For motor sport fans, the Glasgow Tigers Speedway is a must with weekly competitions, excellent viewing points (including from the in-house bar) and even a children's "Growlers Club" where the young ones get to meet the Tiger's mascot. The Peugeot Ashfield Stadium 404 Hawthorn Street, Glasgow Administration Office 230 Balmore Road, Glasgow
The West End area contains some of the best cafes, bars and stores in town (check Woodlands Road for eateries). It is home to the stunning Botanic Gardens, the University campus and Kelvingrove Museum & Park. Make sure to include Byers Road, Great Western Road and Ashton Lane into your itinerary.
One of Glasgow's most exhilarating guided tours is one that takes you on an adventure through the hidden, underground part of the iconic central train station building. Explore the tunnels, winding stairwells, abandoned stations and railway lines all hidden beneath the busy transport hub.
There is no better way to familiarise oneself with local ways than explore the area's culinary delights guided by a knowledgeable city dweller. Let yourself be taken to the best, out-of-the-way spots for haggis, deep-fried pizza, "cullen skink" (a Scottish haddock, onions and potatoes soup) and other edible delights on the popular Wee Food Tour.
Yet another successful project of architect Charles Rennie Mackintosh, the building used to serve as an actual school until very recently, but has now been turned into an interactive museum with classrooms recreating a school environment of various periods: Victorian era, WWII and the 1950s-60s.
Glasgow's oldest surviving building, Provand's Lordship, dates back to the 15th century and is located right next to Glasgow Cathedral, where it preserves a very authentic feel down to the furnishing. Entry is free of charge and explanation boards are there to guide visitors through the house.
Formerly an operating cargo ship, SV Glenlee has now been turned into one of Glasgow's major attractions. Guests are welcome to explore every corner of the vessel, from captain's cabin to the engine room. Also, there is a special play area for the young visitors and audio guide are available.
One of Glasgow's main arteries is a lively, pedestrian-friendly street with an abundance of shopping locales, eateries, street performers, and some prime examples of fine Scottish architecture. A shopping hot-spot by day, it's also home to some very popular bars and remains busy until late.
If you are a football fan, then head over to this museum and learn more about the history of Scottish football. The museum is located at Hampden Park and includes a great football collection, 2,500 objects on display to be exact. This is a great pastime pick for the whole family.
Tiffney's is a steakhouse on the pricey side, but the prime cuts of grass-fed beef cooked to perfection are certainly worth the investment. Fish is an alternative choice of main. The restaurant even boasts its own brew lager and a choice of wines and other spirits, if beer isn't exactly your thing.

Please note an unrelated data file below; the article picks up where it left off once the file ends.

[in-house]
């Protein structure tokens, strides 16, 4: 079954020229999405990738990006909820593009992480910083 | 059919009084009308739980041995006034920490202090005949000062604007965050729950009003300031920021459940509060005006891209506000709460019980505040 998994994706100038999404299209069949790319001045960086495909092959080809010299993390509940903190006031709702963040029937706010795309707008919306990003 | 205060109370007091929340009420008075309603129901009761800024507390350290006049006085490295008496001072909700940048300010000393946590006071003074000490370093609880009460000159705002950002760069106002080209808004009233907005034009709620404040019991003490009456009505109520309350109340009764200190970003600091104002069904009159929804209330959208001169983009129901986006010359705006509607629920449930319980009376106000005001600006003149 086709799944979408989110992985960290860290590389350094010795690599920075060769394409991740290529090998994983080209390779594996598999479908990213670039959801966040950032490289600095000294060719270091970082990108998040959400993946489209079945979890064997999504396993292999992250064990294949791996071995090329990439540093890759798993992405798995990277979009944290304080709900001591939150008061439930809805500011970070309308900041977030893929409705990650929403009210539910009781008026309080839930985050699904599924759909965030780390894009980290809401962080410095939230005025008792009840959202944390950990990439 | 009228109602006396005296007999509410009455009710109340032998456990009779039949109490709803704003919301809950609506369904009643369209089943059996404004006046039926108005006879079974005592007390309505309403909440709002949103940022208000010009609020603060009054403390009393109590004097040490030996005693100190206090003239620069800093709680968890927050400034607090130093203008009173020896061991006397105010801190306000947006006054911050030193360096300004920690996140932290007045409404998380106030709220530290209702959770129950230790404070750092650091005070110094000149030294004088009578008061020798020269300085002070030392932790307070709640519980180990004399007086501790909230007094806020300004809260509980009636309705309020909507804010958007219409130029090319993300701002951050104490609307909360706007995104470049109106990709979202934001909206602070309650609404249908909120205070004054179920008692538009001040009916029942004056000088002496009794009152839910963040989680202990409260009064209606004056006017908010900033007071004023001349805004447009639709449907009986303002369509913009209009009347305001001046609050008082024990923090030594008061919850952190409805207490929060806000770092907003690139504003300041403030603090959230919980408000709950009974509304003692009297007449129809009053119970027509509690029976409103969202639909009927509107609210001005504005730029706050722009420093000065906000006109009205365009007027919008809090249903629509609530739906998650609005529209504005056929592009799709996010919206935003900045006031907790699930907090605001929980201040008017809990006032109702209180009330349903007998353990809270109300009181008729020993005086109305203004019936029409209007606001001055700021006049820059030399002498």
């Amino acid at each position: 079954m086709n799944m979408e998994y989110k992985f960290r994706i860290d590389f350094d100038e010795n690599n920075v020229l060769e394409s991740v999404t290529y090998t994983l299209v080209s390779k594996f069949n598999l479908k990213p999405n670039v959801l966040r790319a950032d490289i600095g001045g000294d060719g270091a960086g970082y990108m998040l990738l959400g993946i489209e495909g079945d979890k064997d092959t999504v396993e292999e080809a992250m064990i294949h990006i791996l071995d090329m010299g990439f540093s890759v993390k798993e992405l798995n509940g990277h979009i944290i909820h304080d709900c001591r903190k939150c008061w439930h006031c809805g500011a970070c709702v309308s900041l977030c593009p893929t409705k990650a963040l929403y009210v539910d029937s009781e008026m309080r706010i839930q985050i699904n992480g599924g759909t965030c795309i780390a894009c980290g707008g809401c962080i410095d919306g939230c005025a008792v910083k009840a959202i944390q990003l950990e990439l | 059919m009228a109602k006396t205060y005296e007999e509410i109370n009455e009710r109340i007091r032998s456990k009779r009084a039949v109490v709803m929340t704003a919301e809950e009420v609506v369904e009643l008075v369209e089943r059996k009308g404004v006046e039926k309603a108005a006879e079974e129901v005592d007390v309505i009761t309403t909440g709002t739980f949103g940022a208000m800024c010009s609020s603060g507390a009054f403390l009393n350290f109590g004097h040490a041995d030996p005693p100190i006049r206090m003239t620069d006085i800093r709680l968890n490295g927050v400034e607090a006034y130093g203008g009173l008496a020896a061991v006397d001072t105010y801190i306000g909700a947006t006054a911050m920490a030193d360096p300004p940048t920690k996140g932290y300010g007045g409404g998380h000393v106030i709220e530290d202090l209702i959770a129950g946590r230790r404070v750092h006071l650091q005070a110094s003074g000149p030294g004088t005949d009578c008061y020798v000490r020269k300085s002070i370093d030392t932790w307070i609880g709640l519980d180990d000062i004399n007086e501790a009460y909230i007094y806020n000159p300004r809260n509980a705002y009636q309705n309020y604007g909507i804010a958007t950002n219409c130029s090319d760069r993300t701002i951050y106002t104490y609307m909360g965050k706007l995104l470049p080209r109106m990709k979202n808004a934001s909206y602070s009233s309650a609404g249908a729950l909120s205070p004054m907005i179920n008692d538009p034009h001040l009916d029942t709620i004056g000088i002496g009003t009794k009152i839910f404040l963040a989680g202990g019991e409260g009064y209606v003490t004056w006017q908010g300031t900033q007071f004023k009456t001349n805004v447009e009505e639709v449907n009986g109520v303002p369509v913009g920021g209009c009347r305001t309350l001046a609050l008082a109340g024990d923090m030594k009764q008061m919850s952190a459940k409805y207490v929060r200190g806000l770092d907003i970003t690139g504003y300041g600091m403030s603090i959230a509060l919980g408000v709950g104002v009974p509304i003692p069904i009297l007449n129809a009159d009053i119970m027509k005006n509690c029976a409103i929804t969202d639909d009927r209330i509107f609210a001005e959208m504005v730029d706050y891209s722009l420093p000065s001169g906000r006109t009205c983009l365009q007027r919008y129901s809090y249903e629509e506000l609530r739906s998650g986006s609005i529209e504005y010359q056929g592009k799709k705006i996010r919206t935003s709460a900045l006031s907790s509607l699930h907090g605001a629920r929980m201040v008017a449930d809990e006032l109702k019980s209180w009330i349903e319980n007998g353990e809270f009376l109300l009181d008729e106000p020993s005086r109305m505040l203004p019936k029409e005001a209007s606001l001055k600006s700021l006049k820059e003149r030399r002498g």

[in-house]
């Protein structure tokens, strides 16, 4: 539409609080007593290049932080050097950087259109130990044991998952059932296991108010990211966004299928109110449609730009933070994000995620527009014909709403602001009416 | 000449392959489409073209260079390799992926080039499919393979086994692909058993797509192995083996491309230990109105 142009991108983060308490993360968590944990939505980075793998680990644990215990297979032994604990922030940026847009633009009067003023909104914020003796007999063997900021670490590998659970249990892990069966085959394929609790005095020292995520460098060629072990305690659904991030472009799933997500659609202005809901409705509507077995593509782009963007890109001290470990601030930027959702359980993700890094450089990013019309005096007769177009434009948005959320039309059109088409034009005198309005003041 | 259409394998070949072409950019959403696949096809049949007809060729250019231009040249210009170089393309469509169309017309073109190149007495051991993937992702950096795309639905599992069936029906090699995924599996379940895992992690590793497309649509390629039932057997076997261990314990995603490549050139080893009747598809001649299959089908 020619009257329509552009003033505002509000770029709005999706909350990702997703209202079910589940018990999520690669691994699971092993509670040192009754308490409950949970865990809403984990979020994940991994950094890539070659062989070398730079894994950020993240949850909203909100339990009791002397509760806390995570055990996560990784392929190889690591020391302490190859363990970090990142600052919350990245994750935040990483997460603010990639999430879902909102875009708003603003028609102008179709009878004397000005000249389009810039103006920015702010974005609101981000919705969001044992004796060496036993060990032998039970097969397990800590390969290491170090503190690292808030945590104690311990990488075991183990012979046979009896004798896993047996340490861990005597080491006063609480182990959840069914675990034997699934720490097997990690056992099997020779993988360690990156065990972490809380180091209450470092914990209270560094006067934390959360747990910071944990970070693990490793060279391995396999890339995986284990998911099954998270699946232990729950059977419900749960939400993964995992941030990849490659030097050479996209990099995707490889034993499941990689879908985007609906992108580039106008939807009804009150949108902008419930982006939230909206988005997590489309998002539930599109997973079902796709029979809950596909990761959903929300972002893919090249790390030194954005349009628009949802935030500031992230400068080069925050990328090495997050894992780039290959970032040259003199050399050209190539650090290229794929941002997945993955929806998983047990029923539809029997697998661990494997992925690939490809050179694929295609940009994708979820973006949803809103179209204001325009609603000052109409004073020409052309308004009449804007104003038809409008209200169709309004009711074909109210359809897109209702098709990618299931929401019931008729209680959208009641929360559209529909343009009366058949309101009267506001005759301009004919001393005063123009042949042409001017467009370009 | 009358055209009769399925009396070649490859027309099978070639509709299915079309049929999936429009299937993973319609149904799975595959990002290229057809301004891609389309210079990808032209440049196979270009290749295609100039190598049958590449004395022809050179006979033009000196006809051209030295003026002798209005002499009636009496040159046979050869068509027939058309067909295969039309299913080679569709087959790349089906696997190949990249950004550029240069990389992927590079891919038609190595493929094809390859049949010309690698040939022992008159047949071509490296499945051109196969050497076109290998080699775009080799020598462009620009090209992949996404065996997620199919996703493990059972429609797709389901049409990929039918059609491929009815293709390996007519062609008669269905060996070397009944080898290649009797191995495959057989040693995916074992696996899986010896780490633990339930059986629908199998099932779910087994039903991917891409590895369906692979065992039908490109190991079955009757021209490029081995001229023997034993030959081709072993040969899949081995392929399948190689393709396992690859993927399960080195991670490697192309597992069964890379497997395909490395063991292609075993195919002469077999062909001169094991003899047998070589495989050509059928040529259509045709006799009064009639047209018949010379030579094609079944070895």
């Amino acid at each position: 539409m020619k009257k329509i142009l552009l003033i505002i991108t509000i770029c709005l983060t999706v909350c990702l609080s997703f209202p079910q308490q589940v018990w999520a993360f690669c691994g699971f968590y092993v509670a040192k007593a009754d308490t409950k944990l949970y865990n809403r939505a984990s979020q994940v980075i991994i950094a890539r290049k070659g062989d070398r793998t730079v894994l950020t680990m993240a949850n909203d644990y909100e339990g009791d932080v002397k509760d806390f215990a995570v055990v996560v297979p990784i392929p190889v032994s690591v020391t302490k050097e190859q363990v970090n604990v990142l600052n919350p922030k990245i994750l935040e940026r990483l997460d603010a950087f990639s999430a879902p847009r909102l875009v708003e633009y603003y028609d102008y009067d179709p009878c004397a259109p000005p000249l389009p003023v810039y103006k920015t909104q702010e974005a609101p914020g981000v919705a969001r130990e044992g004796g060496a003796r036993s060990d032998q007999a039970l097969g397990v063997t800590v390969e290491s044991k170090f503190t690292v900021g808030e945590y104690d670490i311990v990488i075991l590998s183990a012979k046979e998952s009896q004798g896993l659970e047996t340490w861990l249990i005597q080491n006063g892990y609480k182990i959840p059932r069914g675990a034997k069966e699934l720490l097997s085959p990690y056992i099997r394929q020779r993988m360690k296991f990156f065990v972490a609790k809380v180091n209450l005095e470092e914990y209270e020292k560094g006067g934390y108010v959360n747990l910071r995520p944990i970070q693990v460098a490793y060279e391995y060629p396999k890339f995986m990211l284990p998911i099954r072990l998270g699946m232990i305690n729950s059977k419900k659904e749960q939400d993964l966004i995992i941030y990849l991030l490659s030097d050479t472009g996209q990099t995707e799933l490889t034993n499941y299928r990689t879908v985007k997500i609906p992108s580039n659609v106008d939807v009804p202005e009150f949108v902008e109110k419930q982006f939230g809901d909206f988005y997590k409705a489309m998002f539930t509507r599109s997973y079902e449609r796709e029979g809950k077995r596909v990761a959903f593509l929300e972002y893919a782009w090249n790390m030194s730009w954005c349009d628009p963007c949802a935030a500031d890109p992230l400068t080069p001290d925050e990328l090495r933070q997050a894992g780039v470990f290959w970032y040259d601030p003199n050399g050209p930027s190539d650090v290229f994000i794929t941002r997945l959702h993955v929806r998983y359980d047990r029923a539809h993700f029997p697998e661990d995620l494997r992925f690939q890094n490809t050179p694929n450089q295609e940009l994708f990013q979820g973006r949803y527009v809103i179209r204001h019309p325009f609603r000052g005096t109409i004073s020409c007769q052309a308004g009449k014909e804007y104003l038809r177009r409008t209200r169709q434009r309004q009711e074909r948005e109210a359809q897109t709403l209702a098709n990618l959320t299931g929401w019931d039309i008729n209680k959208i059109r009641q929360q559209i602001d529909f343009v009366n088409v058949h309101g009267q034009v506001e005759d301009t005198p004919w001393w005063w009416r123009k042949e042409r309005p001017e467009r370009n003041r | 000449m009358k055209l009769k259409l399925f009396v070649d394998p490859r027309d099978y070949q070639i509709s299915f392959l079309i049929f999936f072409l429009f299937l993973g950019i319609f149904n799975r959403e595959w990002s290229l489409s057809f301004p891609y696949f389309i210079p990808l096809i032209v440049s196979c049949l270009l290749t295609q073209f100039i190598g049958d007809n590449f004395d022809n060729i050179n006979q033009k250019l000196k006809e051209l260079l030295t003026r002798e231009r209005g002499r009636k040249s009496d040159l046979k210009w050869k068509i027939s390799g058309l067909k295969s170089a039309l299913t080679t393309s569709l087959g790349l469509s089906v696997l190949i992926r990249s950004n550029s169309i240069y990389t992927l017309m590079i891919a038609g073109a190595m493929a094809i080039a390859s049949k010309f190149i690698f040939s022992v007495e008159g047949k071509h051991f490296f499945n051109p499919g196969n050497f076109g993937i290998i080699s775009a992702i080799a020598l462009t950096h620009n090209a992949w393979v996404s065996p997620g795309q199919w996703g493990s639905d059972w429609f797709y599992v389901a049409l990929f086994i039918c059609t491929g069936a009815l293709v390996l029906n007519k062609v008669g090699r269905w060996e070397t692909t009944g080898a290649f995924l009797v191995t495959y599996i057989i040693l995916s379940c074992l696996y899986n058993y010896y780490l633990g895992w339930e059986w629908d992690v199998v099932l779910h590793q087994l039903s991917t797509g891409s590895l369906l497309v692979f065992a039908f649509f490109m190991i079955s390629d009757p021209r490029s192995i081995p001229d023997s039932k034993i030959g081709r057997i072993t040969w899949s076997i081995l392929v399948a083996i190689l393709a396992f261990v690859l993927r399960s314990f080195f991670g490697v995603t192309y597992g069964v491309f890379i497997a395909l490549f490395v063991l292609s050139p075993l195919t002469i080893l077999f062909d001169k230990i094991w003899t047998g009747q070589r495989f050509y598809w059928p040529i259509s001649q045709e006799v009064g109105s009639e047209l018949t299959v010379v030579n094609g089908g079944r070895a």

The Ubiquitous Chip holds somewhat of a legendary status in Glasgow. It's been around for several decades now, and houses more than just one restaurant, serving excellent modern Scottish cuisine: there are several bars each with its own individual character located on its premises.
One of the most well-known restaurants in Scotland with a relaxed, old-style feeling offering European and British cuisine as well as Scottish seafood. Here you can indulge in top-quality cooking and tasty desserts like warm chocolate pot and buttery "crème brûlée".
Cail Bruich is yet another contender for the title of Glasgow's best: the Scottish restaurant excels at providing a flawless dining experience from the moment you step through the door until the last bite. Go for the Tasting Menu with a chef-picked selection of dishes to share for the table.
An Indian restaurant with a near-legendary status, Mother India serves Indian cuisine with a Scottish twist and places emphasis on healthy cooking. The establishment has spawned several daughter eateries, but itself remains a major draw for local connoisseurs and even visiting celebrities.
Enjoy excellent and beautifully presented food at this cosy Scottish restaurant in a warm atmosphere. If the weather permits, have your lunch or dinner on the outside terrace and watch the world go by. The restaurant is normally rather busy, so book in advance for guaranteed seating.
Charcoals is an award-winning, authentic Indian restaurant. The food here is value for money and is known by many to be some of the best Indian in the central town area. The menu features dishes like tandoori salmon, lamb cooked with green herbs and fresh root ginger and tandoori mix grill.
This tiny seafood restaurant has been on the radar of diners in the know for a long while. The seafood served here - from oysters to fish - is some of the freshest and of superb quality. It tends to get rather busy but there are always seats at the bar reserved for walk-ins only.
Lychee Oriental offers a sophisticated dining experience in the heart of Glasgow. This is a place where you can enjoy oriental fine dining, dishes like roast duck with ginger and onion, Szechuan beef and wok fried crispy scallop. The great food and staff create an unforgettable dining experience.